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How gamers with disabilities shaped the Microsoft Adaptive Controller

Solomon Romney was 15 when he realised video games had finally beaten him. Born with no fingers on his left hand, he'd managed just fine through the 1980s, hanging out in the arcades, benefiting from the limited inputs of those classic coin-ops with their one-stick-two-button set-ups. "My dad was a late night talk show host so I didn't spend much time with him," he explains. "But gaming was something we had. We'd go to the movies, then we'd go to arcades. That was where I was happiest, that was where I realised gaming was an empowering activity. It's always been personal for me."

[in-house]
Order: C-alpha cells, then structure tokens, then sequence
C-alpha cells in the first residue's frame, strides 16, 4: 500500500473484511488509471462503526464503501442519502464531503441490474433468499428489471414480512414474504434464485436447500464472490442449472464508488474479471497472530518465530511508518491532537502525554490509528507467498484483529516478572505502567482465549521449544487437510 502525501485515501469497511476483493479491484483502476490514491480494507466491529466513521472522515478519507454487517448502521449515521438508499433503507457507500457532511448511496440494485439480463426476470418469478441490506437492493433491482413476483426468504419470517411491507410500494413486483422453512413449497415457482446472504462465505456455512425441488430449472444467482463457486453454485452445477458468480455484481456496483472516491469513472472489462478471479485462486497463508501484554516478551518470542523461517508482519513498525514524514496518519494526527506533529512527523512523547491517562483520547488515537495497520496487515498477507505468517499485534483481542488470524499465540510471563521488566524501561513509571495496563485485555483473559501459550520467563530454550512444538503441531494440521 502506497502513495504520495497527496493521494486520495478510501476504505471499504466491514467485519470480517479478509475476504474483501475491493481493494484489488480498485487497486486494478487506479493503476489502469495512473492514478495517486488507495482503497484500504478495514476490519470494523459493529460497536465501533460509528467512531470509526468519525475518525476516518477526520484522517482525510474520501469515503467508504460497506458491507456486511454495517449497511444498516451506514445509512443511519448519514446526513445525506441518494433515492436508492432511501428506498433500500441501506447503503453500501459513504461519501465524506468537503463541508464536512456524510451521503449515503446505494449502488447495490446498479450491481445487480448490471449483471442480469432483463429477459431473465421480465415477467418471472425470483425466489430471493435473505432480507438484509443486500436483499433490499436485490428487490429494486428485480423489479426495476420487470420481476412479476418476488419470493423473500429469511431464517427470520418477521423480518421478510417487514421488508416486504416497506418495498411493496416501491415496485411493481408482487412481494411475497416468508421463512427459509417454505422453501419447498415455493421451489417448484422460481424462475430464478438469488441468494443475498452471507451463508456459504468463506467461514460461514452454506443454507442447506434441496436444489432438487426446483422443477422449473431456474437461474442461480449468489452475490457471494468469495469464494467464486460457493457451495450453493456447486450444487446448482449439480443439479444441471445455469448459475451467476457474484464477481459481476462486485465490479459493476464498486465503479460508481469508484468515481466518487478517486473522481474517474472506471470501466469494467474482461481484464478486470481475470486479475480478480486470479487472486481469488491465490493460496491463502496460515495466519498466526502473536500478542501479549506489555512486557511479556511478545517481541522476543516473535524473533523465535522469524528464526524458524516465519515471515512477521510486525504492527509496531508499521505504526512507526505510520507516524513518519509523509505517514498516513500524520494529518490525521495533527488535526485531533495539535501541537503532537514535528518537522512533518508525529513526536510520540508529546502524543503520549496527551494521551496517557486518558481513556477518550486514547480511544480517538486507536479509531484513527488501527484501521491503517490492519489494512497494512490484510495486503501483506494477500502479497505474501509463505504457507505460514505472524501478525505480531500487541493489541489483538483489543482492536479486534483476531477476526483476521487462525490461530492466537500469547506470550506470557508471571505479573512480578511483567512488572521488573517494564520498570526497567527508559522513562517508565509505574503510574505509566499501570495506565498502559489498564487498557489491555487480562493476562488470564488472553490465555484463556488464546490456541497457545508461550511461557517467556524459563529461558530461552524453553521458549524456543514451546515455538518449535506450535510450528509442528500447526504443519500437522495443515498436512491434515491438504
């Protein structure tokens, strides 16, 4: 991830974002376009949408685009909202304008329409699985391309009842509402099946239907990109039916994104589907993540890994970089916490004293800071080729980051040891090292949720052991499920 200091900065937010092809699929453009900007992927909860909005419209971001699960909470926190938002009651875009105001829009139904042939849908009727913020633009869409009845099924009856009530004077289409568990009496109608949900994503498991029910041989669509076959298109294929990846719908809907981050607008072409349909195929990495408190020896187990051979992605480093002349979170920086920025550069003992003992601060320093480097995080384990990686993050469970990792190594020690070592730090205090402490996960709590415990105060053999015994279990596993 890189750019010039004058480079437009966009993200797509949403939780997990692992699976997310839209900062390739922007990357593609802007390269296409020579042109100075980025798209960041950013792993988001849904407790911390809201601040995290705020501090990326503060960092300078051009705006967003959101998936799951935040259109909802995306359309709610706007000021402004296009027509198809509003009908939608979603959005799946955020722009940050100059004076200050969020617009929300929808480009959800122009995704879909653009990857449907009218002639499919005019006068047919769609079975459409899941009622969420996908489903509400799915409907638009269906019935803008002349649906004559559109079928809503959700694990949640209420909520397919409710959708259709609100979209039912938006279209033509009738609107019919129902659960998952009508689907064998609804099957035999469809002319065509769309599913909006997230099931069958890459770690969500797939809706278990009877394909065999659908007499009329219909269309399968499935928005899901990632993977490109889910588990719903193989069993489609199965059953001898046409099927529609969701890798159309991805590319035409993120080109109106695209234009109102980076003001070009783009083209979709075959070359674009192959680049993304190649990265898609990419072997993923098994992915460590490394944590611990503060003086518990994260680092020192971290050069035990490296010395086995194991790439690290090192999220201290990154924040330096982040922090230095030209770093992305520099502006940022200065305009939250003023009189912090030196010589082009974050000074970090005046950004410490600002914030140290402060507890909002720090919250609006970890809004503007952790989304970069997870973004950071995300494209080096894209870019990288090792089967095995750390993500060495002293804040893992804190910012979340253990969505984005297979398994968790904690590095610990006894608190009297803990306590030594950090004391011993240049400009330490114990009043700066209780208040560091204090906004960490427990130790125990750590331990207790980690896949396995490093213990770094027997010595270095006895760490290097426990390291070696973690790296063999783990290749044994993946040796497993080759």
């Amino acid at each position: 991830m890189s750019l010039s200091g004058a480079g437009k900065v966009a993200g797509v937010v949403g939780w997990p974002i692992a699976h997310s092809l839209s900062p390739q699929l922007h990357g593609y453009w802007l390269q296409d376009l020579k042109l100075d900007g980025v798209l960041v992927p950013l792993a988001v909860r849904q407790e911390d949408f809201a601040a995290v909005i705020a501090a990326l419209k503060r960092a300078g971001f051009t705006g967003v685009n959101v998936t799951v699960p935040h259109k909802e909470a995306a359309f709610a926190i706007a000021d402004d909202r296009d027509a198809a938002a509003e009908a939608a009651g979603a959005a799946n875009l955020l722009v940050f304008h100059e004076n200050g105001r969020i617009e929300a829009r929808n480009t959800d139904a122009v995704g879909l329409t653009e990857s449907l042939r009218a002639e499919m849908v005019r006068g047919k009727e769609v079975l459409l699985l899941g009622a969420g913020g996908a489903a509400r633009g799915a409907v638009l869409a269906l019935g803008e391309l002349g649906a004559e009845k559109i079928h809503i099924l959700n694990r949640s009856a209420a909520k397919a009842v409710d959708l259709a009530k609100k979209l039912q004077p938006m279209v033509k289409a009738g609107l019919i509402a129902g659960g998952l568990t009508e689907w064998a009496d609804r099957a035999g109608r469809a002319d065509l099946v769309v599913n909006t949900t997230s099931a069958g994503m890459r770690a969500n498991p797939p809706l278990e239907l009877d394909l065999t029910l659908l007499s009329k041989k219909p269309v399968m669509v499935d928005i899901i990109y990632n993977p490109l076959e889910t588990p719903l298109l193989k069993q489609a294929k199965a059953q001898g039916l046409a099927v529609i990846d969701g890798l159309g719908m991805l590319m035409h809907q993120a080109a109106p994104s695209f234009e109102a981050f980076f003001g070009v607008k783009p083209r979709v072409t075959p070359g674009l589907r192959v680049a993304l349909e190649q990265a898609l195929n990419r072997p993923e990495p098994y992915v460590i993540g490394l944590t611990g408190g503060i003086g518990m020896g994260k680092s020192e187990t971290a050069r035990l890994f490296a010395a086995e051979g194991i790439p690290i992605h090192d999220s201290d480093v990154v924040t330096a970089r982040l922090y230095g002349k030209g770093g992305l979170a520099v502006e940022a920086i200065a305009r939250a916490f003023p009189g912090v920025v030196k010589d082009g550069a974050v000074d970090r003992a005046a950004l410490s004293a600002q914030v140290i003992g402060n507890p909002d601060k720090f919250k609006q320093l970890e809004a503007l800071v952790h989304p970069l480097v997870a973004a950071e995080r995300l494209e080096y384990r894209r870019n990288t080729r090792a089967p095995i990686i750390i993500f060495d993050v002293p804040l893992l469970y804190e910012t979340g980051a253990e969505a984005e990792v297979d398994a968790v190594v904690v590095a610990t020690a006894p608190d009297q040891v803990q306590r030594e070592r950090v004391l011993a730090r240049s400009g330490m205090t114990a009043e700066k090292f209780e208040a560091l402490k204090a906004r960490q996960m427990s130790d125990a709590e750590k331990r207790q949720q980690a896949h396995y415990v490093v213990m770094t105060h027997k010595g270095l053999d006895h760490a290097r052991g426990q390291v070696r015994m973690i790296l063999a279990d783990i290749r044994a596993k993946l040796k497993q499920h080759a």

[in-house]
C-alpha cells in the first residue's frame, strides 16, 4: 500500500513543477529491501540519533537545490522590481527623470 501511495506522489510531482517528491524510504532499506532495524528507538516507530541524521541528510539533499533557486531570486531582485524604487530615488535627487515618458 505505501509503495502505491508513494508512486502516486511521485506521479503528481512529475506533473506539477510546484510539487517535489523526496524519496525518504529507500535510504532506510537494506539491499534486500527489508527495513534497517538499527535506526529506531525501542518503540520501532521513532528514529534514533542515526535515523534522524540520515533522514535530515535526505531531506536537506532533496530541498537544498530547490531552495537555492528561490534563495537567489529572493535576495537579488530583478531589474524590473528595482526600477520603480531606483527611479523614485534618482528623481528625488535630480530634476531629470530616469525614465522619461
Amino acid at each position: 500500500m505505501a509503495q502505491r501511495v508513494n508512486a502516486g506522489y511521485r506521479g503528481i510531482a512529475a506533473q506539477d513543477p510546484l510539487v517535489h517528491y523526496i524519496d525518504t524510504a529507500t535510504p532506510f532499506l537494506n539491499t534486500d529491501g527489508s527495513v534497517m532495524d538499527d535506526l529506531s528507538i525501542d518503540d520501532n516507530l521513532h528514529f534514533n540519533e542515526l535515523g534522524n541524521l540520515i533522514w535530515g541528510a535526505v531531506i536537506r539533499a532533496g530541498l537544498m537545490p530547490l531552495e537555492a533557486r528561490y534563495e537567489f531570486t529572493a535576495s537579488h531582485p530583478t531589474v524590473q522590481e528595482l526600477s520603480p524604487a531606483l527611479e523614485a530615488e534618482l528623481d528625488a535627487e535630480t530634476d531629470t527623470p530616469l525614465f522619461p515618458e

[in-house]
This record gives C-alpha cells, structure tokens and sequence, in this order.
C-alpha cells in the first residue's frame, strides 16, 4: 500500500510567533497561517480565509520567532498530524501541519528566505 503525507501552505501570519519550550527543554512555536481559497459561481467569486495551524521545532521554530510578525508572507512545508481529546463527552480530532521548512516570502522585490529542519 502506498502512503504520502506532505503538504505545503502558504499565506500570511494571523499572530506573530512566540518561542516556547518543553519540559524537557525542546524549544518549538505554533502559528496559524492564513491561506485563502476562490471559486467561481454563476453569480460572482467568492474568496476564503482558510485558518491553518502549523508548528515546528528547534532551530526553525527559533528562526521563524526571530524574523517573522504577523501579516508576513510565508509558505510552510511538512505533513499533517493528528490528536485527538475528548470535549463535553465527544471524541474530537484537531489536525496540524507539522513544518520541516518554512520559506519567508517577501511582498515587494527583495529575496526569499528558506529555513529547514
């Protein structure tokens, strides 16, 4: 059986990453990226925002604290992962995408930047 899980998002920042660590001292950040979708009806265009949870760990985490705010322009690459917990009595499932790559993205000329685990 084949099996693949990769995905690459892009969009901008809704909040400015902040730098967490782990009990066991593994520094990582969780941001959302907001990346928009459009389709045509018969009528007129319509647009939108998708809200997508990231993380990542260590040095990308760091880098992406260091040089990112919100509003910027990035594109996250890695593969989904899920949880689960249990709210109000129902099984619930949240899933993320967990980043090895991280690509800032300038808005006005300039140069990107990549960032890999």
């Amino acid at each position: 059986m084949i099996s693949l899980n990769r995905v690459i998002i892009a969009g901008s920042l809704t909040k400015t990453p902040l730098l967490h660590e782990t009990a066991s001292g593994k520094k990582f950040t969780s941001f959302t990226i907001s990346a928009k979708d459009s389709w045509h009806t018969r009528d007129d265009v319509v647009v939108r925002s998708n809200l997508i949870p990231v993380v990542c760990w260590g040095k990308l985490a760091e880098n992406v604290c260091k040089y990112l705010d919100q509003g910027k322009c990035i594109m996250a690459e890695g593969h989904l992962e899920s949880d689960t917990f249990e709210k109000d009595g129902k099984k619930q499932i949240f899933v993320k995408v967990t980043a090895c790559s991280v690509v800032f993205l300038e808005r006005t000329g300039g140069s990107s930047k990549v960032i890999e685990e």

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eurogamer.net
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xX1NORM1Xx33d ago

seriously huge props to microsoft for this controller gaming is the ultimate escapism whether you have a rough life or a disability it doesn't matter in a game and $75 is unreasonable especially when you consider that it's not going to brought as widely as a normal xbox controller. However the companies that make buttons that can be used by this controller are disgusting, out of interest i looked up some different ones and a simple 3.5 jack button costs as much as $64 for 1 i know they have a small market but cmon that's exploitative as hell obviously microsoft have no control over them i just hope microsoft or someone releases a cheaper button to combat those predatory companies.